I kind of did the same thing again this past week. The eastward flight was much longer due to prevailing winter winds, and the time on the ground was twice as long, though everyone felt compelled to tell me over and over again what a short trip it was (they don’t know short), and now I am back again. Still, a quick turn around for sure.
This time I was not going to meet someone new, but someone I knew well already. Ahh, Hong Kong… my second amicable Ex: I am still interested in your well-being, your comings and goings. But, you just don’t stir me like you used to. No hard feelings, eh?
The weeks leading up to this trip I had begun to get pretty excited. Really excited. Perhaps it was just to take a trip, that can do it for me sometimes, but it seemed like more than that; I was so curious how things would seem to me. After five years spent making a lfe in Hong Kong, I had left with little more than an abstract plan eight months ago. That my life has fallen into order in a remarkable way here took much of the sting of change away. And so, on the eve of my return, I found myself shivering with antici…
And so I went.
Hong Kong greeted me with all the appropriate familiarity. Efficiency. Pollution. Shopping malls. Dai pai dongs. Traffic. The Skyline. “Mind-the-gap”. Markets. Taxis. Trains. Ferries. Lammado. Everything seemed exactly the same. But totally different. This does make sense. I mean, Heraclitus, the king of all things logos himself did declare:
Δεν γίνεται να μπει κανείς στο ίδιο νερό του ποταμού που κυλάει δύο φορές.
Oh, you don’t read Greek? Well then, know this: ‘you c[an] not step twice into the same river; for other waters are ever flowing on to you.’ But when faced with this experience, it can be very disconcerting. And of course it brings up all these metacognitive questions, like, who has changed? Was it Hong Kong, or was it me? I pondered these things as I moved from plane to train to ferry to Cath’s Bar. Without my computer or even a sim card I turned to my journal. I began to write again – do not panic, this is self-indulgence of a private sort and you shall be spared – but it was interesting to put on paper the things that struck me most immediately and viscerally.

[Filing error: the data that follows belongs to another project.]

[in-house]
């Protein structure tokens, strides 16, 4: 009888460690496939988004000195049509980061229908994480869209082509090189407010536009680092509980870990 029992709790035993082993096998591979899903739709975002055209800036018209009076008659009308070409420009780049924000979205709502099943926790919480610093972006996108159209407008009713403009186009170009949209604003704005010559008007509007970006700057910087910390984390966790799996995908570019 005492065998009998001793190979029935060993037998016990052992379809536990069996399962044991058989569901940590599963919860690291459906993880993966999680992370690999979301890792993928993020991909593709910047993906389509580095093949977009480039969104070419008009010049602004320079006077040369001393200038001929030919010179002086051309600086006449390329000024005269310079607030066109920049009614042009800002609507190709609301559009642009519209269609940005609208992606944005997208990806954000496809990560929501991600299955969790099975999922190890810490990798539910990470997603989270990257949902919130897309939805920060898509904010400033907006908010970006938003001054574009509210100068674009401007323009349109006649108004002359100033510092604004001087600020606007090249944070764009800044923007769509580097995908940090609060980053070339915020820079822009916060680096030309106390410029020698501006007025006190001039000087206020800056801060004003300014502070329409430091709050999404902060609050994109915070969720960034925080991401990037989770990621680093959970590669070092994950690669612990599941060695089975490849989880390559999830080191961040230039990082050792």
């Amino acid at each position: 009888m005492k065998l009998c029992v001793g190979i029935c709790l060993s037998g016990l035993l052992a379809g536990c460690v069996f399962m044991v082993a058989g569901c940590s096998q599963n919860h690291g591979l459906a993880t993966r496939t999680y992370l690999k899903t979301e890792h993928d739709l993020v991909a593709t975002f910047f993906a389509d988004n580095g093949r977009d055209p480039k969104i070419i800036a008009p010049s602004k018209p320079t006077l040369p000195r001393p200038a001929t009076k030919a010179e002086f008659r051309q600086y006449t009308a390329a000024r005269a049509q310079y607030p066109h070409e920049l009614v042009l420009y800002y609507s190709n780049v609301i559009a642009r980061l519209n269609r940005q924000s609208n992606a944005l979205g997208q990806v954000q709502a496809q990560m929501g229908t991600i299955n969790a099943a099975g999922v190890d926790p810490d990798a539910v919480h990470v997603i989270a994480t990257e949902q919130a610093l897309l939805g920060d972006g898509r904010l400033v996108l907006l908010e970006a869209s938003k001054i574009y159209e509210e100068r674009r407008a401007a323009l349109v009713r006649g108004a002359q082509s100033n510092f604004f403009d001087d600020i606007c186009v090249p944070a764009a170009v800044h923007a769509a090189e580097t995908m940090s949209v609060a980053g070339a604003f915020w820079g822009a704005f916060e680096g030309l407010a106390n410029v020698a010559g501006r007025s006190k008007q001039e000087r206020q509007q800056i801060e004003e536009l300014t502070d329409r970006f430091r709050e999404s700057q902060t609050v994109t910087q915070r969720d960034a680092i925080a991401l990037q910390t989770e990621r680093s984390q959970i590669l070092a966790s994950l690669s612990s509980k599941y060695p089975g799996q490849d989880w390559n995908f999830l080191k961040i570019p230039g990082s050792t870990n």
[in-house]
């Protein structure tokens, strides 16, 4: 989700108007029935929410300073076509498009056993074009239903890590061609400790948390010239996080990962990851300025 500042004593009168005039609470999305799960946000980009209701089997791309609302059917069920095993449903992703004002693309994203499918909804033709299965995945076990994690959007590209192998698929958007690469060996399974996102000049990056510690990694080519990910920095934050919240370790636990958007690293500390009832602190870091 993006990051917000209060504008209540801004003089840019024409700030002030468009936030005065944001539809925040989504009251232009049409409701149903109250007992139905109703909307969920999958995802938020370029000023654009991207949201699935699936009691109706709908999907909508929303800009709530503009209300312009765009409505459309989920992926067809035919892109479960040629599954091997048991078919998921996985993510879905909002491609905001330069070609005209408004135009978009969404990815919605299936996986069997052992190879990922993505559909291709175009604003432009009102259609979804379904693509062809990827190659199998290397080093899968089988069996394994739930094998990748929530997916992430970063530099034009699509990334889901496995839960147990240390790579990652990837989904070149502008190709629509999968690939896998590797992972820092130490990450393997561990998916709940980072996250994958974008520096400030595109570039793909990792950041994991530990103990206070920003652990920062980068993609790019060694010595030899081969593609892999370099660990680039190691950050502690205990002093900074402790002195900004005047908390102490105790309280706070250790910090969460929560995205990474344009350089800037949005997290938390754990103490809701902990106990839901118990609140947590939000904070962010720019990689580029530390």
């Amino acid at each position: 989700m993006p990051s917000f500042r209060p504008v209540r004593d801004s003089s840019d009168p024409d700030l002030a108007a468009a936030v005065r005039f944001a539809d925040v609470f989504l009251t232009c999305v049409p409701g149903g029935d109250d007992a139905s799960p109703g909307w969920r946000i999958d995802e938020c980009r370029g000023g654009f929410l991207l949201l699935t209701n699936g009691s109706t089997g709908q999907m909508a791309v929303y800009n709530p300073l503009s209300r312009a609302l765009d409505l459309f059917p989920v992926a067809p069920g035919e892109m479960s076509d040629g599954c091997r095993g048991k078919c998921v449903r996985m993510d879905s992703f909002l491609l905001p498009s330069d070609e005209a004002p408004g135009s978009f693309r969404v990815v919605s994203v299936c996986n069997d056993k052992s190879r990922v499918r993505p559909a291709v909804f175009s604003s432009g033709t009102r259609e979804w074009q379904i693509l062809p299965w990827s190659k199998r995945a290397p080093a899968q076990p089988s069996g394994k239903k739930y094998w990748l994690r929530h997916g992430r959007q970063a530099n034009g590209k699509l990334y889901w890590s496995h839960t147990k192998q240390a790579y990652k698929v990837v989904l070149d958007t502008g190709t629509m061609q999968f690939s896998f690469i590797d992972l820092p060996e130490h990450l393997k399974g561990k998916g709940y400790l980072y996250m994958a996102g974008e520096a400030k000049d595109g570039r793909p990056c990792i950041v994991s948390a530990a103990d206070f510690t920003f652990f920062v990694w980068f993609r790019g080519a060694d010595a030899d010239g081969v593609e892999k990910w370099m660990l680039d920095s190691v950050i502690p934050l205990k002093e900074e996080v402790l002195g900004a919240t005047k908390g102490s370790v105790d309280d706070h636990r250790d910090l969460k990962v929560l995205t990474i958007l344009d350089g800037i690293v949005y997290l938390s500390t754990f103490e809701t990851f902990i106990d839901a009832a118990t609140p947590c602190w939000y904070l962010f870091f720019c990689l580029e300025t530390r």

Well I was walking down the street just a-having a think
When a snake of a guy gave me an evil wink
He shook me up, he took me by surprise
He had a pickup truck and the devil’s eyes.
He stared at me and I felt a change
Time meant nothing, never would again
The smells got me the most. This is not unusual, smells for me being analogous to that other princess’ famous pea. Everything took me right back to a specific memory. Someone cooking breakfast took me back to a breakfast sanny with #5. An early morning walk down the path to the ferry had me looking for Norm and Matil. Actually, everywhere I went in my old village reminded me of Norman and Matilda. I saw them in every vista of their old familiar places. But they were not there. The other smells all had an equally powerful impact: The jungle. The beach. Tsing Tao. Dim Sum.